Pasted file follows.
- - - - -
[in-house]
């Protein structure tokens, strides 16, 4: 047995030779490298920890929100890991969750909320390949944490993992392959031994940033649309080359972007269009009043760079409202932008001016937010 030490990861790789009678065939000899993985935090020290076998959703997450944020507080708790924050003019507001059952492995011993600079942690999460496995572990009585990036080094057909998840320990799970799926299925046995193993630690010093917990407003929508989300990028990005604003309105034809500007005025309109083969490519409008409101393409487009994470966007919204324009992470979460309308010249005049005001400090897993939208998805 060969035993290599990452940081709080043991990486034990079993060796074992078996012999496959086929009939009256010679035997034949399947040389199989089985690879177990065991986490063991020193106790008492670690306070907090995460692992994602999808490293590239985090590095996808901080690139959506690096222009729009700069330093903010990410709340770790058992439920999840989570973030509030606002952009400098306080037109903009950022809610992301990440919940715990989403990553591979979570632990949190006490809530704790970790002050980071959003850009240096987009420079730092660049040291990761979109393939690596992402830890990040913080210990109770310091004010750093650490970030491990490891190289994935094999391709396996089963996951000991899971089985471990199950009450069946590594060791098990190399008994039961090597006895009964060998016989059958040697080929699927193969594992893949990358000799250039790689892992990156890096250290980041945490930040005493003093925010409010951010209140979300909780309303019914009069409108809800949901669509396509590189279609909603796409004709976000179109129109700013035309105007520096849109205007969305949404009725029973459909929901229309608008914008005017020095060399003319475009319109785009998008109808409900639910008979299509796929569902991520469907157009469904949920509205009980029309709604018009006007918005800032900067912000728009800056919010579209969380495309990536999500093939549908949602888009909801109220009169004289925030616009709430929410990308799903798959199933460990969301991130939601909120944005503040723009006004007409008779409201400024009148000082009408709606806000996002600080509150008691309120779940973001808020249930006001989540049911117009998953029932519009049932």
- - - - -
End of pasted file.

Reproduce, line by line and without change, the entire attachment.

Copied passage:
[in-house]
């Protein structure tokens, strides 16, 4: 047995030779490298920890929100890991969750909320390949944490993992392959031994940033649309080359972007269009009043760079409202932008001016937010 030490990861790789009678065939000899993985935090020290076998959703997450944020507080708790924050003019507001059952492995011993600079942690999460496995572990009585990036080094057909998840320990799970799926299925046995193993630690010093917990407003929508989300990028990005604003309105034809500007005025309109083969490519409008409101393409487009994470966007919204324009992470979460309308010249005049005001400090897993939208998805 060969035993290599990452940081709080043991990486034990079993060796074992078996012999496959086929009939009256010679035997034949399947040389199989089985690879177990065991986490063991020193106790008492670690306070907090995460692992994602999808490293590239985090590095996808901080690139959506690096222009729009700069330093903010990410709340770790058992439920999840989570973030509030606002952009400098306080037109903009950022809610992301990440919940715990989403990553591979979570632990949190006490809530704790970790002050980071959003850009240096987009420079730092660049040291990761979109393939690596992402830890990040913080210990109770310091004010750093650490970030491990490891190289994935094999391709396996089963996951000991899971089985471990199950009450069946590594060791098990190399008994039961090597006895009964060998016989059958040697080929699927193969594992893949990358000799250039790689892992990156890096250290980041945490930040005493003093925010409010951010209140979300909780309303019914009069409108809800949901669509396509590189279609909603796409004709976000179109129109700013035309105007520096849109205007969305949404009725029973459909929901229309608008914008005017020095060399003319475009319109785009998008109808409900639910008979299509796929569902991520469907157009469904949920509205009980029309709604018009006007918005800032900067912000728009800056919010579209969380495309990536999500093939549908949602888009909801109220009169004289925030616009709430929410990308799903798959199933460990969301991130939601909120944005503040723009006004007409008779409201400024009148000082009408709606806000996002600080509150008691309120779940973001808020249930006001989540049911117009998953029932519009049932």